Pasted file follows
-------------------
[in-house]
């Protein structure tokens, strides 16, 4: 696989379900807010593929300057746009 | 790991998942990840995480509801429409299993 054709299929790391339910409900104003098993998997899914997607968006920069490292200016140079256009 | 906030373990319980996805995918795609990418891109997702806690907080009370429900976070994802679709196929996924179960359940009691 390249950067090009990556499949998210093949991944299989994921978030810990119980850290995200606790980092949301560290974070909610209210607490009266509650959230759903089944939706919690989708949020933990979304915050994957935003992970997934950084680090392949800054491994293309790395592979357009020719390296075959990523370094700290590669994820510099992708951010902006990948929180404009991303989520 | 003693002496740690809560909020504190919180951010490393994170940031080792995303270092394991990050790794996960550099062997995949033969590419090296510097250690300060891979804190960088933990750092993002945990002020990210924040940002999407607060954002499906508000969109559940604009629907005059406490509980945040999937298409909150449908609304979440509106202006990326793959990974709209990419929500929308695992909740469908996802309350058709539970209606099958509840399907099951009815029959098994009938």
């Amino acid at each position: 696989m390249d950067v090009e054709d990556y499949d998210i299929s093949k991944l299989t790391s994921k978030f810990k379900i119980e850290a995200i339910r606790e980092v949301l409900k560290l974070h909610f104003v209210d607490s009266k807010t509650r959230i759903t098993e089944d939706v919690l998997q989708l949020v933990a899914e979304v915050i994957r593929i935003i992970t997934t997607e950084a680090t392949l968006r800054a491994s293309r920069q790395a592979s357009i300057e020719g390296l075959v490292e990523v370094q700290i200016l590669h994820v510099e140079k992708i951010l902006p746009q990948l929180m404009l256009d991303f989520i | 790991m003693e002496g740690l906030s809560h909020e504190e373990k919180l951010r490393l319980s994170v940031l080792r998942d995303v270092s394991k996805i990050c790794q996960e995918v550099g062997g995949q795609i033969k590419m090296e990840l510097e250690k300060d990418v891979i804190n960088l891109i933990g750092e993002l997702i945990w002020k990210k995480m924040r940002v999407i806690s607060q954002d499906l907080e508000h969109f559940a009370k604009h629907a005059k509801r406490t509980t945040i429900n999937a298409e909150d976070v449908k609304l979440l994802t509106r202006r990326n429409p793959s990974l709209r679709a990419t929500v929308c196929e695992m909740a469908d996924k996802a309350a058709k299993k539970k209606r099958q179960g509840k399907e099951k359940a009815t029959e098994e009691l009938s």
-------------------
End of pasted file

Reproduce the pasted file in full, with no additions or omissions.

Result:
[in-house]
């Protein structure tokens, strides 16, 4: 696989379900807010593929300057746009 | 790991998942990840995480509801429409299993 054709299929790391339910409900104003098993998997899914997607968006920069490292200016140079256009 | 906030373990319980996805995918795609990418891109997702806690907080009370429900976070994802679709196929996924179960359940009691 390249950067090009990556499949998210093949991944299989994921978030810990119980850290995200606790980092949301560290974070909610209210607490009266509650959230759903089944939706919690989708949020933990979304915050994957935003992970997934950084680090392949800054491994293309790395592979357009020719390296075959990523370094700290590669994820510099992708951010902006990948929180404009991303989520 | 003693002496740690809560909020504190919180951010490393994170940031080792995303270092394991990050790794996960550099062997995949033969590419090296510097250690300060891979804190960088933990750092993002945990002020990210924040940002999407607060954002499906508000969109559940604009629907005059406490509980945040999937298409909150449908609304979440509106202006990326793959990974709209990419929500929308695992909740469908996802309350058709539970209606099958509840399907099951009815029959098994009938």
């Amino acid at each position: 696989m390249d950067v090009e054709d990556y499949d998210i299929s093949k991944l299989t790391s994921k978030f810990k379900i119980e850290a995200i339910r606790e980092v949301l409900k560290l974070h909610f104003v209210d607490s009266k807010t509650r959230i759903t098993e089944d939706v919690l998997q989708l949020v933990a899914e979304v915050i994957r593929i935003i992970t997934t997607e950084a680090t392949l968006r800054a491994s293309r920069q790395a592979s357009i300057e020719g390296l075959v490292e990523v370094q700290i200016l590669h994820v510099e140079k992708i951010l902006p746009q990948l929180m404009l256009d991303f989520i | 790991m003693e002496g740690l906030s809560h909020e504190e373990k919180l951010r490393l319980s994170v940031l080792r998942d995303v270092s394991k996805i990050c790794q996960e995918v550099g062997g995949q795609i033969k590419m090296e990840l510097e250690k300060d990418v891979i804190n960088l891109i933990g750092e993002l997702i945990w002020k990210k995480m924040r940002v999407i806690s607060q954002d499906l907080e508000h969109f559940a009370k604009h629907a005059k509801r406490t509980t945040i429900n999937a298409e909150d976070v449908k609304l979440l994802t509106r202006r990326n429409p793959s990974l709209r679709a990419t929500v929308c196929e695992m909740a469908d996924k996802a309350a058709k299993k539970k209606r099958q179960g509840k399907e099951k359940a009815t029959e098994e009691l009938s």